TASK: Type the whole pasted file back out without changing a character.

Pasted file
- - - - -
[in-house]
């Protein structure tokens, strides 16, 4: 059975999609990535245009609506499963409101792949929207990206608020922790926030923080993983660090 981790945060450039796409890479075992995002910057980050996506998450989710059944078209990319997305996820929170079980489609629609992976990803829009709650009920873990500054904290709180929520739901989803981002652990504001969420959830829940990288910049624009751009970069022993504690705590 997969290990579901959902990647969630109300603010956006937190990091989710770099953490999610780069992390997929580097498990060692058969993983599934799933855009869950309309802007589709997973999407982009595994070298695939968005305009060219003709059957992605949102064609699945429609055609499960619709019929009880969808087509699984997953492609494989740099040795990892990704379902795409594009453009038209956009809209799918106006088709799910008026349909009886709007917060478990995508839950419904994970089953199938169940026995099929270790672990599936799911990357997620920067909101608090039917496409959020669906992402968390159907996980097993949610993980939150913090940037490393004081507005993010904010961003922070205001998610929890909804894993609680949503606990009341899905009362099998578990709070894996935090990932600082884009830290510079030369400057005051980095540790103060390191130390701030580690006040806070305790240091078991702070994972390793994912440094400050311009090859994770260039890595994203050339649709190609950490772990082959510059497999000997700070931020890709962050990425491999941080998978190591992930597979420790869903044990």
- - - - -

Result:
[in-house]
């Protein structure tokens, strides 16, 4: 059975999609990535245009609506499963409101792949929207990206608020922790926030923080993983660090 981790945060450039796409890479075992995002910057980050996506998450989710059944078209990319997305996820929170079980489609629609992976990803829009709650009920873990500054904290709180929520739901989803981002652990504001969420959830829940990288910049624009751009970069022993504690705590 997969290990579901959902990647969630109300603010956006937190990091989710770099953490999610780069992390997929580097498990060692058969993983599934799933855009869950309309802007589709997973999407982009595994070298695939968005305009060219003709059957992605949102064609699945429609055609499960619709019929009880969808087509699984997953492609494989740099040795990892990704379902795409594009453009038209956009809209799918106006088709799910008026349909009886709007917060478990995508839950419904994970089953199938169940026995099929270790672990599936799911990357997620920067909101608090039917496409959020669906992402968390159907996980097993949610993980939150913090940037490393004081507005993010904010961003922070205001998610929890909804894993609680949503606990009341899905009362099998578990709070894996935090990932600082884009830290510079030369400057005051980095540790103060390191130390701030580690006040806070305790240091078991702070994972390793994912440094400050311009090859994770260039890595994203050339649709190609950490772990082959510059497999000997700070931020890709962050990425491999941080998978190591992930597979420790869903044990």